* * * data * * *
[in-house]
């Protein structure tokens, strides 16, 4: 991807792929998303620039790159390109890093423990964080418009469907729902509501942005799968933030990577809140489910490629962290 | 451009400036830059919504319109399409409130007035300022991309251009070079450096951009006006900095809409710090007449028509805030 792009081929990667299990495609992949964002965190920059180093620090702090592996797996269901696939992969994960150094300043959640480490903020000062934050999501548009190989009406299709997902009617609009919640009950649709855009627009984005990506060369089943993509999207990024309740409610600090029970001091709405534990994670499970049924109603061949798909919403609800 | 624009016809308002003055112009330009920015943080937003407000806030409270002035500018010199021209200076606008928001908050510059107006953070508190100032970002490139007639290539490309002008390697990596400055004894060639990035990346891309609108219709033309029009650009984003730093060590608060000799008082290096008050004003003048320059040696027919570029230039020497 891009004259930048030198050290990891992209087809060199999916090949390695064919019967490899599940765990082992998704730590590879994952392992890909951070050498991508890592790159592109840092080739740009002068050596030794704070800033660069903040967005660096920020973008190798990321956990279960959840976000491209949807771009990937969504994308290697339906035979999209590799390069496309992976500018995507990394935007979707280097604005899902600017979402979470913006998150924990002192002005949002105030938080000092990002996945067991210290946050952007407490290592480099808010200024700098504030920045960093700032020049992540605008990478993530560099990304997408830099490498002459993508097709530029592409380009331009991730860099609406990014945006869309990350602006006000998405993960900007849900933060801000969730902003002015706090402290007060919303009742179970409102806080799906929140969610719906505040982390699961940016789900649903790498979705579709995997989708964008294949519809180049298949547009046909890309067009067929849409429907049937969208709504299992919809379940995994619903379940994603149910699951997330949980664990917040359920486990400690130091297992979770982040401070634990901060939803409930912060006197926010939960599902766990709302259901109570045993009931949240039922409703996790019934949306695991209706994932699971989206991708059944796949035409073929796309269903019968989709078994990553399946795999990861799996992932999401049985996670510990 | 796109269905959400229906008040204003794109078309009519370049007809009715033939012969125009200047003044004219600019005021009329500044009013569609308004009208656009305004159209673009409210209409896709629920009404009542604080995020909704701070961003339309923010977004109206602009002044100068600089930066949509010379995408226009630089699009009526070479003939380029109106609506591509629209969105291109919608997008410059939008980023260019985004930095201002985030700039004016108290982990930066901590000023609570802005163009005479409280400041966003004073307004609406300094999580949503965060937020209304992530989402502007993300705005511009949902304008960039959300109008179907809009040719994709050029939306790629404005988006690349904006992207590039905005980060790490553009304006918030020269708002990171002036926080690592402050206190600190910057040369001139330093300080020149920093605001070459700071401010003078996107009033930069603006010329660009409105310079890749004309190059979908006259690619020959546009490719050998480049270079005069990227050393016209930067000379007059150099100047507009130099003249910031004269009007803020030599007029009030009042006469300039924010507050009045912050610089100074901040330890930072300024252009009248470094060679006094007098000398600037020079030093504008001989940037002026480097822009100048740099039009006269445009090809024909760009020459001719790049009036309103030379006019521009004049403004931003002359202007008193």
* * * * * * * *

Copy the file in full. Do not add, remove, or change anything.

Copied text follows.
[in-house]
């Protein structure tokens, strides 16, 4: 991807792929998303620039790159390109890093423990964080418009469907729902509501942005799968933030990577809140489910490629962290 | 451009400036830059919504319109399409409130007035300022991309251009070079450096951009006006900095809409710090007449028509805030 792009081929990667299990495609992949964002965190920059180093620090702090592996797996269901696939992969994960150094300043959640480490903020000062934050999501548009190989009406299709997902009617609009919640009950649709855009627009984005990506060369089943993509999207990024309740409610600090029970001091709405534990994670499970049924109603061949798909919403609800 | 624009016809308002003055112009330009920015943080937003407000806030409270002035500018010199021209200076606008928001908050510059107006953070508190100032970002490139007639290539490309002008390697990596400055004894060639990035990346891309609108219709033309029009650009984003730093060590608060000799008082290096008050004003003048320059040696027919570029230039020497 891009004259930048030198050290990891992209087809060199999916090949390695064919019967490899599940765990082992998704730590590879994952392992890909951070050498991508890592790159592109840092080739740009002068050596030794704070800033660069903040967005660096920020973008190798990321956990279960959840976000491209949807771009990937969504994308290697339906035979999209590799390069496309992976500018995507990394935007979707280097604005899902600017979402979470913006998150924990002192002005949002105030938080000092990002996945067991210290946050952007407490290592480099808010200024700098504030920045960093700032020049992540605008990478993530560099990304997408830099490498002459993508097709530029592409380009331009991730860099609406990014945006869309990350602006006000998405993960900007849900933060801000969730902003002015706090402290007060919303009742179970409102806080799906929140969610719906505040982390699961940016789900649903790498979705579709995997989708964008294949519809180049298949547009046909890309067009067929849409429907049937969208709504299992919809379940995994619903379940994603149910699951997330949980664990917040359920486990400690130091297992979770982040401070634990901060939803409930912060006197926010939960599902766990709302259901109570045993009931949240039922409703996790019934949306695991209706994932699971989206991708059944796949035409073929796309269903019968989709078994990553399946795999990861799996992932999401049985996670510990 | 796109269905959400229906008040204003794109078309009519370049007809009715033939012969125009200047003044004219600019005021009329500044009013569609308004009208656009305004159209673009409210209409896709629920009404009542604080995020909704701070961003339309923010977004109206602009002044100068600089930066949509010379995408226009630089699009009526070479003939380029109106609506591509629209969105291109919608997008410059939008980023260019985004930095201002985030700039004016108290982990930066901590000023609570802005163009005479409280400041966003004073307004609406300094999580949503965060937020209304992530989402502007993300705005511009949902304008960039959300109008179907809009040719994709050029939306790629404005988006690349904006992207590039905005980060790490553009304006918030020269708002990171002036926080690592402050206190600190910057040369001139330093300080020149920093605001070459700071401010003078996107009033930069603006010329660009409105310079890749004309190059979908006259690619020959546009490719050998480049270079005069990227050393016209930067000379007059150099100047507009130099003249910031004269009007803020030599007029009030009042006469300039924010507050009045912050610089100074901040330890930072300024252009009248470094060679006094007098000398600037020079030093504008001989940037002026480097822009100048740099039009006269445009090809024909760009020459001719790049009036309103030379006019521009004049403004931003002359202007008193």